• This will only be true on the day that an F-35 end up with a Su-35, T-50 or J-31. Everything else is just cheap speculation of a teenage USfanboy.

    • you forget the lessons of vietnam and afghanistan. even with high-tech weapons neither the usa nor the soviet union could not win against superior numbers of determined people.
      defending their home against corrupt invaders.
      also complex technology always brakes down faster then simple technology. im sure the f-35 has many vulnerable points, that can be expoited. but please, continue :)

    • How exactly do you know the Russians or Chinese have no equivalent capability?

      The F-22 looks like quite a bulky, not overly agile, air superiority fighter and the F-35 appears a underpowered and technically vulnerable, strike fighter.

    • Um.. are you seriously suggesting that it is necessary to have stealth aircraft, like the actually quite useful F-22 or useless F-35, to target cruise missiles onto a bunch of deadbeats in a desert with Scuds, or even 60’s era ground to air missiles that they’re using for ground-to-ground?

      Sounds a little ridiculous.. these targets could have been dealt with by pretty much any aircraft in the Confederate Air Force inventory.

      Also, here’s another idea.. where, exactly, is the US interest in striking the Houthis, who are Shias and enemies of the camelmolesting Sunnis who lead the ‘legitimate government’? Why, exactly, would the US interest in supporting that ‘great ally’, Saudi Arabia, whose diplomats supported the 9/11 hijackers, and which is the greatest state sponsor of terror around the globe? Is it solely in support of the ‘greatest ally’ of all?

      • Also, here’s another idea.. where, exactly, is the US interest in striking the Houthis, who are Shias and enemies of the camelmolesting Sunnis who lead the ‘legitimate government’? Why, exactly, would the US interest in supporting that ‘great ally’, Saudi Arabia, whose diplomats supported the 9/11 hijackers, and which is the greatest state sponsor of terror around the globe? Is it solely in support of the ‘greatest ally’ of all?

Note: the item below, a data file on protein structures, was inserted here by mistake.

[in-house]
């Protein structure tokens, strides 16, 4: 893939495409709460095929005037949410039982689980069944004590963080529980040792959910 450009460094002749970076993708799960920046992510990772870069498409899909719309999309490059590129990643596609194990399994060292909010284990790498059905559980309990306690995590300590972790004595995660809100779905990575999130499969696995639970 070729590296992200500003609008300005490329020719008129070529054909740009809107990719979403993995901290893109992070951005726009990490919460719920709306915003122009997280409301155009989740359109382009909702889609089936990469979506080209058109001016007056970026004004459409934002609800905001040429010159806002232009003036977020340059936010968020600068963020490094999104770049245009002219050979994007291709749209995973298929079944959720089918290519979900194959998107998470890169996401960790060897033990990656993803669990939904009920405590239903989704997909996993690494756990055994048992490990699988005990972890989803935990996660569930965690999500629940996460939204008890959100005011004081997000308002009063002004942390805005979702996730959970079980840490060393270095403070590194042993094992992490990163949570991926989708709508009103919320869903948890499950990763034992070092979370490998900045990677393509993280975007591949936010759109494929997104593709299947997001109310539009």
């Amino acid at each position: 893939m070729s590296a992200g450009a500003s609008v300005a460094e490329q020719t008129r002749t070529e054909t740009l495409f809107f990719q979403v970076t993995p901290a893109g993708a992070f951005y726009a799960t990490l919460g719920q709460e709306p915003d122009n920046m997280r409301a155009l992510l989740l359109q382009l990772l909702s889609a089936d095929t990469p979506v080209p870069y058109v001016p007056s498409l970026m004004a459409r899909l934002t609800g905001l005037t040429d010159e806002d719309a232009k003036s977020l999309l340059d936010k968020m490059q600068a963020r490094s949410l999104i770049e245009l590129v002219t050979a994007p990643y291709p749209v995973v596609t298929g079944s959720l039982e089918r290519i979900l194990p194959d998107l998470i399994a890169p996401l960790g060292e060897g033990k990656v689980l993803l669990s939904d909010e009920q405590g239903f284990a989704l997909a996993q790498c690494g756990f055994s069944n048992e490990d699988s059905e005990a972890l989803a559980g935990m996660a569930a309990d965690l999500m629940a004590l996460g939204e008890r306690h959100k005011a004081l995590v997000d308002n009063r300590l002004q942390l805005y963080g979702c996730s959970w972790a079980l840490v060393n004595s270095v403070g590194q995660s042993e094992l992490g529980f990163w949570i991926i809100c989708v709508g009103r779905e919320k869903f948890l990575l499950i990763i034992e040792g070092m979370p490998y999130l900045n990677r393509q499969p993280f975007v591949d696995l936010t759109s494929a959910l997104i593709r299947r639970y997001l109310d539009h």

A lot of Americans are asking the same question. I did multiple tours in Iraq and Afghanistan and butted heads with both factions. Even the craziest Shia’s that i personally witnessed (Sadr’s OMS guys) didn’t hold a candle to the Sunni’s I dealt with. I’m all for a monumental policy shift that sees us start to get away from Saudi Arabia and move closer to Iran. As the American public becomes more aware of the intricacies they will feel the same way. We’re already starting to get more critical with Saudi Arabia and more lenient with Iran and you can see this with policy (the Iran nuke deal) and criticisms aimed at Saudi Arabia. The more the US public understands this the more you’ll see us move in the right direction. With luck, nothing will derail it.

    • You are pretty delusional if you are thinking there will be a large conventional conflict between the US and Russia. Many people think we are on the brink of WW3 and that will go nuclear pretty fast. The political situation is as bad as it was 1973 when Israel was attacked by Egypt and Syria. A tiny mistake is enough and we are at war.

      Look at what will be left of your hometown/city if a missile hits: http://nuclearsecrecy.com/nukemap/

    • supersonic, multi-role fighter jets vs hypersonic, multi-warhead missiles ???

  2. Impressive how this worked out. That missile is no joke and that is evident by the decoy deployed by the Mason. For the SM2 to be used we must have spotted the missile quite early despite its low RCS and sea skimming flight mode. That means we shot at it when it was over 100NM away from the ships.. then we let the ESSM going at about 30 NM. Guessing of course. Not sure if these maneuvered or never reached the terminal phase but the dual IR jam resistant seekers on the SM2’s sure helped :)

  3. All these modern technology and we are still struggling to take control from people that have been describe as cavemen. This multi billion dollar military seems like a waist of money. We could have been spacemen with space colonization by now and the moon base would not sound as farfetched as it is now.

  4. USA is fast & furious against weaklings as Yemen, Iraq, Libya, Panamá, Grenada… But with Russia…

    • What about with Russia? Russia’s military is a joke in comparison. In the old days at least the USSR could boast numbers. Russia can’t even do that anymore. Their technology hasn’t reached parity. Fact. What they do have is inferior to it’s Western counterpart AND outnumbered. Fact. Their budget is a tenth what the US’ is. Fact. The US military, at all levels has 15 years of combat experience. 99% of Russia’s military is unblooded. Fact.

      So what about Russia? Russia is something we barely pay attention to unless they’re violating a NATO members airspace or talking shit from the Kremlin. Then we just laugh at pathetic Russian attempts to measure up while denying their laughable insecurities. So yeah…what about Russia? Ha ha ha.